206w ago - Today Myce.com (linked above) interviewed PS3 hacker
KaKaRoToKS, who states that a
PS3 Firmware 3.60 solution is indeed coming after
reports and videos of a 3.60 JailBreak running code circulated last week.
Below is the the KaKaRoToKS interview in full, to quote:
What are your thoughts on the recent PS3 3.60 firmware cracking video that was uploaded and removed over the course of a day last week? Many dubbed it fake and said it was a debug PS3, but when we chatted with the guy who uploaded it he defended it as real and said it was a retail unit.
I’ve seen the videos, and I also talked to the people who did it. Whether it’s fake or not, I cannot tell as I have not been authorized by the authors to divulge what they did. All I can say is that they said they would never release it, so whether it’s fake or not has no importance, since in the end no one will have access to it.
However, as I’ve said to a few people on Twitter, the hack that was used on 3.55 and lower was unique and Sony fixed it. So, that’s finished and we can’t use that method anymore, but it doesn’t mean that there are no other methods to jailbreak. A solution for 3.60+ will be available soon, so no worries — people just need to be patient.
Most people associate “hacking” with “piracy.” You admit to taking steps to lock out piracy. Is that getting lost in the shuffle here? People assume “hacking” automatically means “pirating.” It seems like piracy is often a “necessary evil” that comes along with the process but then overtakes any other points.
There are four words that people keep confusing: “hacker,” “cracker,” “pirate” and “cheater.” But it’s not the same thing at all.
A hacker is basically someone who “innovates and finds solutions to a problem.” A cracker is someone who uses his skills to steal, scam or harm others. A pirate is someone who just steals copyrighted works without paying for it. And a cheater is someone who uses other’s skills in order to cheat in games and thinks he’s awesome for clicking on a button.
Yes, people unfortunately associate a hacker with a pirate, but it’s not the case at all. In my case for example, I’ve never pirated a PS3 game. I have bought over 150 games for my PS3 in the last 3 years, and I don’t think any of the hackers in the scene want piracy to happen. We all just want to find challenges and bring back the freedom that we are meant to have on our machines.
Piracy isn’t a “necessary evil.” It’s not necessary at all. The only reason piracy happened on the ps3 is because Sony were arrogant and they thought no one could get inside the PS3. But once you install a homebrew application, it has full access to everything. There is no protection inside the PS3 to prevent piracy. The only protection they have is to prevent you from installing a “non-authorized” application. If they secured the PS3 internally, piracy would probably never have happened because no one skilled enough to hack the PS3 would spend time on it!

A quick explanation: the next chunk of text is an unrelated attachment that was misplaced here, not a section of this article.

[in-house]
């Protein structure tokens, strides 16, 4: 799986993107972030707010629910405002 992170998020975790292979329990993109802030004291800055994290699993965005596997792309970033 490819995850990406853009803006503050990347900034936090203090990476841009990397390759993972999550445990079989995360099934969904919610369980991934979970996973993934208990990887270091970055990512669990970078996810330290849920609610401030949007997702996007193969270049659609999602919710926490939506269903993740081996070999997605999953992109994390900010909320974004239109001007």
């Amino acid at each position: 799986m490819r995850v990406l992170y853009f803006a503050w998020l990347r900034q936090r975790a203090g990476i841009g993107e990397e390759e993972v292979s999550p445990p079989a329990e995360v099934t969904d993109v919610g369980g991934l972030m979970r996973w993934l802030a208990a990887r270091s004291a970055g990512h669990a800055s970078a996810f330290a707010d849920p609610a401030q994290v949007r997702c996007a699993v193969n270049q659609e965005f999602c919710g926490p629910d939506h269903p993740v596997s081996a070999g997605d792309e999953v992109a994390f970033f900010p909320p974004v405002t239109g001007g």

We take steps to avoid piracy, but in the end, there’s always someone who will implement “backups support”, which is legitimate in many countries but unfortunately used for piracy too.
What has been the public’s reaction to your recent work on cracking the PS3’s firmware? Is it equal amounts scorn and appreciation? Are you getting hate mail from fanboys?
I do get/see hate mail, but it’s quite minimal. There was a huge reaction of appreciation and happiness. Recently though I’m seeing a lot of “stupidity” and “annoyance” : people asking everyday about a 3.60 CFW even though I’ve said 1,000 times that I’m not working on that.
Do you think GeoHot/FailOverflow’s PS3 jailbreaking will have an industry-wide impact come the next round of game consoles? If so, how? Any predictions on how Sony might try to block hacking in the future?
Yes, I think it will. For one, I think that the industry will try harder to make the consoles more secure. Sony will probably try to hire a real security expert, because as we’ve seen from Fail0verflow’s analysis the PS3 was not secure at all. It almost looks like they hired 5-year-olds to build their security! The Cell processor’s architecture is secure however, since IBM designed it, but in terms of implementation of security by Sony, they completely failed.
Honestly, the only reason the PS3 wasn’t hacked earlier is because it supported Linux from the start. Because of how arrogant Sony was – boasting about their unbreakable security – a lot of hackers abandoned it even before trying.
The one effect I’m looking forward to from the Geohot lawsuit is that I believe it will bring attention to the hacking community from the lawmakers in the U.S. and that jailbreaking a game console will be made legal — just like what happened with the iPhone.
Do you believe it’s futile at this point for Sony to combat the hacking?
Yes, it’s futile. Their code is full of bugs, and they can’t fix it fast enough. We have full access to the machines and we will keep creating solutions to whatever they come up with. However, it is understandable that they want to protect their investment and they will of course continue to fight.